Nasal irrigation also proved to be well tolerated: Only a few side effects were noted, such as ear pain and acute otitis media, none of which were deemed serious based on an accepted adverse event scale. “Perhaps surprising to physicians, more than 90 percent of the children (aged 4 and higher) were able to comply with the once-daily irrigation protocol during a six-week period,” said Dr. Wei. She attributed that outcome to the detailed training and education on proper nasal irrigation techniques that she and her staff provide to parents and their young children (see “Tips for Treating Chronic Rhinosinusitis with Nasal Irrigation”).
Explore this issue:November 2012
One other finding in Dr. Wei’s study underscored another trend she has been seeing in clinical practice—antibiotic overuse. In the study, 14 of 19 patients in the saline group and 17 of 21 in a gentamicin group—the topical antibiotic yielded no significant additive benefits—reported completing up to nine courses of systemic antibiotic therapy in a six-month period prior to enrollment. “This finding illustrates the chronicity of this disease and it being [resistant] to routine medical therapy, including antibiotics, antihistamines, OTC decongestants and even leukotriene-receptor antagonists,” Dr. Wei said.
At least half of the patients in her study, she noted, had been on some combination of those medications. “Yet nearly all of them were so refractory that many came for another opinion after a previous otolaryngologist had recommended sinus surgery, which we were able to avoid with regular use of nasal irrigation.”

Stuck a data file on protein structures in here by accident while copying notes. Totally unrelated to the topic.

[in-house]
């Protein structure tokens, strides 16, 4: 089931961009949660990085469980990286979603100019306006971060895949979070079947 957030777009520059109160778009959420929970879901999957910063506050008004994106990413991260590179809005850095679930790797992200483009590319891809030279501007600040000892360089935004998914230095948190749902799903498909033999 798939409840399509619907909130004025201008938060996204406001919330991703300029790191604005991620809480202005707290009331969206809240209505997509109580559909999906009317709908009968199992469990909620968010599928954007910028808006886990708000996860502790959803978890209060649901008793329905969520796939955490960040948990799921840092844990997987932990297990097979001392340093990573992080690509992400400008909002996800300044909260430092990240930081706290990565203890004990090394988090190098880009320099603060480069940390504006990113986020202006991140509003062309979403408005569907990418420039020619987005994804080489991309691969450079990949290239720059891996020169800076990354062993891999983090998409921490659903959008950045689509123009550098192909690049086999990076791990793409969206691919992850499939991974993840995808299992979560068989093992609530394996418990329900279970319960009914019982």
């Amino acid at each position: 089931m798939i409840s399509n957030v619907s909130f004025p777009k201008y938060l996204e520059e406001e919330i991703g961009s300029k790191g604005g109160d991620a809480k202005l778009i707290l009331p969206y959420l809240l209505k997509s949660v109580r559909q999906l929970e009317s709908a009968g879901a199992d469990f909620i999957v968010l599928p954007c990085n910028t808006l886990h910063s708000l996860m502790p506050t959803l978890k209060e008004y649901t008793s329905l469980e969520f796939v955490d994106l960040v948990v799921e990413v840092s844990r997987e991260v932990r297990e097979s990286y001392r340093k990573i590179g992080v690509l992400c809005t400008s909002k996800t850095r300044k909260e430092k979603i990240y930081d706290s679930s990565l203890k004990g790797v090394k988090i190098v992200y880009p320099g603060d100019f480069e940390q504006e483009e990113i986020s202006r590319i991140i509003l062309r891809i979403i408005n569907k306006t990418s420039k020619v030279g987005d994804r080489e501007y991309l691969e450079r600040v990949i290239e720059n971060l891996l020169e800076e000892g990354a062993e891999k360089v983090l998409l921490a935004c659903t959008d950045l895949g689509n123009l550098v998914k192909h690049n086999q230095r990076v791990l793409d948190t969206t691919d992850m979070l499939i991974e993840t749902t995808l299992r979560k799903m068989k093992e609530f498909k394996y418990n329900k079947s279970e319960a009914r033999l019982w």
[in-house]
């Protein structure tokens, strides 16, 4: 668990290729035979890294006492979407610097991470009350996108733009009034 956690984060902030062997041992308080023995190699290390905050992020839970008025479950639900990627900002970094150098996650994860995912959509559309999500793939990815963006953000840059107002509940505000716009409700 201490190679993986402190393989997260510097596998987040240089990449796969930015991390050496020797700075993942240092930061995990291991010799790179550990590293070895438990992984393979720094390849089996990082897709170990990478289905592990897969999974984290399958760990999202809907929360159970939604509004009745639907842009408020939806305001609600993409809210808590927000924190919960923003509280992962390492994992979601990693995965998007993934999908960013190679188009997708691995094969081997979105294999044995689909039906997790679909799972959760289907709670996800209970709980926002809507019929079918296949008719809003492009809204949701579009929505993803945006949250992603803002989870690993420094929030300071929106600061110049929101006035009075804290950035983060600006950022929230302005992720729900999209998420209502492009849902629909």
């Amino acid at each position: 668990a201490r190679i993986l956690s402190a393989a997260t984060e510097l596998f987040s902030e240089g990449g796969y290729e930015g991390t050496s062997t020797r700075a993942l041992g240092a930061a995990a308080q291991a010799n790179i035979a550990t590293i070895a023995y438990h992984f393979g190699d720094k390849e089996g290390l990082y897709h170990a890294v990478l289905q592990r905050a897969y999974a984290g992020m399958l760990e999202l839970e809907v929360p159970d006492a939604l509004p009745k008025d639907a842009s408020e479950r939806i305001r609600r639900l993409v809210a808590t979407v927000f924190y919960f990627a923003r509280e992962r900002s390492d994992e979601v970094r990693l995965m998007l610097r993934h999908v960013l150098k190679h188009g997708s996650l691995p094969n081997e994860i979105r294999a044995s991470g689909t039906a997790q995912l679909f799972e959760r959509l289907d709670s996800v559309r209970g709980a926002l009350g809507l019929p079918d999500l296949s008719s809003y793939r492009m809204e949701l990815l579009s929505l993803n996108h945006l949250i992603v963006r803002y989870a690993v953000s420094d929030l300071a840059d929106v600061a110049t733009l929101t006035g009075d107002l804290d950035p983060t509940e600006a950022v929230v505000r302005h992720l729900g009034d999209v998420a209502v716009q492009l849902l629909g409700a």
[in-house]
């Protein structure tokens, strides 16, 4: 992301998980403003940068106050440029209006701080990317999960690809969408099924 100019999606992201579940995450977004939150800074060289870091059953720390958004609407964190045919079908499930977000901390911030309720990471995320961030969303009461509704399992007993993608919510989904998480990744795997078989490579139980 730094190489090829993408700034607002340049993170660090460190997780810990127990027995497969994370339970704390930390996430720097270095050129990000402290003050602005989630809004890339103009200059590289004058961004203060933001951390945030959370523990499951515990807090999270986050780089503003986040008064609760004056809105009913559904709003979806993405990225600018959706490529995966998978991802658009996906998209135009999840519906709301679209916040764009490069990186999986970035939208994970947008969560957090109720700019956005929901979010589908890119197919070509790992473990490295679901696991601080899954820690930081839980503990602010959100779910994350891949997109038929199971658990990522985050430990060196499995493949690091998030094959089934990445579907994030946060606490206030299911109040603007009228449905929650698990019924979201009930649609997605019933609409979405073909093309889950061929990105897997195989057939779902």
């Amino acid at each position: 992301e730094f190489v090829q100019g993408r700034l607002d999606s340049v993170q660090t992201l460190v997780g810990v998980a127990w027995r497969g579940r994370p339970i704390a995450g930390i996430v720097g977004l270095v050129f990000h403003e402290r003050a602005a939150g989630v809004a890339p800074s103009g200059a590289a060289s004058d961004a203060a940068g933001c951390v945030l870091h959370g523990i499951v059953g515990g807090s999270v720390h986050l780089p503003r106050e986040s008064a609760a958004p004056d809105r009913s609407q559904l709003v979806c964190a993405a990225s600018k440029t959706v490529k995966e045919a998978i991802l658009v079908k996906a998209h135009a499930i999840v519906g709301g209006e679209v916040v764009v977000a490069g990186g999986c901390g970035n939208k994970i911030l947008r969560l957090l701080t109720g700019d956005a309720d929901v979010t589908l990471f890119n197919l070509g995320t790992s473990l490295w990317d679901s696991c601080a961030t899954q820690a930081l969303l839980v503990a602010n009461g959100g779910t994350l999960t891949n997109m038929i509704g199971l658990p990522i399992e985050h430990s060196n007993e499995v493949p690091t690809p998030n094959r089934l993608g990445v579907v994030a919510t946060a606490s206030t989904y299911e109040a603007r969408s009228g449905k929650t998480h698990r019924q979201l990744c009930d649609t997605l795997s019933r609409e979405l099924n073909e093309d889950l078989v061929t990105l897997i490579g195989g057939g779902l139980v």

“For me, that can only mean one thing,” Dr. Wei said. “What many of us have historically been doing for these patients simply isn’t working.”
On the rare occasions that Dr. Wei does perform sinus surgery in children—she does so only in patients who have failed at least a six-week course of once-daily saline irrigation and who have evidence of persistent disease clinically and on CT scan—she sees signs of why those medications aren’t working. Specifically, “I don’t see pus or any other signs of active infection,” she said. “Instead, I see inflammation and mucosal thickening, which leads to significantly reduced mucociliary activity, resulting in buildup of thickened secretions or “gunk” in the sinuses and all the symptoms that we traditionally associate—wrongly—with acute sinus infections.”
Thus it’s not surprising, she said, that antibiotics often don’t work in such patients. Nasal irrigation, in contrast, has been shown in studies to improve mucociliary clearance, thin mucus and potentially decrease inflammation (Clin Otolaryngol. 2000;25:558-560; Laryngoscope. 1997;107:500-503), which may partly account for the efficacy of nasal irrigation.